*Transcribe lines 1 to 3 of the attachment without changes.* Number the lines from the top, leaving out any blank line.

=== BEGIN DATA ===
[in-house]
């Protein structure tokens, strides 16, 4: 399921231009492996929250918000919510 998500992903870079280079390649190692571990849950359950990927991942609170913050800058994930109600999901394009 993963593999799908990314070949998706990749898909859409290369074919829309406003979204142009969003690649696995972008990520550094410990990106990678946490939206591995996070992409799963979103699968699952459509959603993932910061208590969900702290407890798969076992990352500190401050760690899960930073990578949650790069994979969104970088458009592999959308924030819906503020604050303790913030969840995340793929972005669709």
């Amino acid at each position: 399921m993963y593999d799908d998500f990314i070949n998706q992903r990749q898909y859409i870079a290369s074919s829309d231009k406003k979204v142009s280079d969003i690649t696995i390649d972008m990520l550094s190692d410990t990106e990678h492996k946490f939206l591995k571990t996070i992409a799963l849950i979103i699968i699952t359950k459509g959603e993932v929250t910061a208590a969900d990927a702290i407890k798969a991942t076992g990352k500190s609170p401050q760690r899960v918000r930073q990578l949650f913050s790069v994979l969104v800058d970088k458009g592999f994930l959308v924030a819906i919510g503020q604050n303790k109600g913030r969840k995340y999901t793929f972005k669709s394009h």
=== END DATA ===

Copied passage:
[in-house]
């Protein structure tokens, strides 16, 4: 399921231009492996929250918000919510 998500992903870079280079390649190692571990849950359950990927991942609170913050800058994930109600999901394009 993963593999799908990314070949998706990749898909859409290369074919829309406003979204142009969003690649696995972008990520550094410990990106990678946490939206591995996070992409799963979103699968699952459509959603993932910061208590969900702290407890798969076992990352500190401050760690899960930073990578949650790069994979969104970088458009592999959308924030819906503020604050303790913030969840995340793929972005669709």
């Amino acid at each position: 399921m993963y593999d799908d998500f990314i070949n998706q992903r990749q898909y859409i870079a290369s074919s829309d231009k406003k979204v142009s280079d969003i690649t696995i390649d972008m990520l550094s190692d410990t990106e990678h492996k946490f939206l591995k571990t996070i992409a799963l849950i979103i699968i699952t359950k459509g959603e993932v929250t910061a208590a969900d990927a702290i407890k798969a991942t076992g990352k500190s609170p401050q760690r899960v918000r930073q990578l949650f913050s790069v994979l969104v800058d970088k458009g592999f994930l959308v924030a819906i919510g503020q604050n303790k109600g913030r969840k995340y999901t793929f972005k669709s394009h």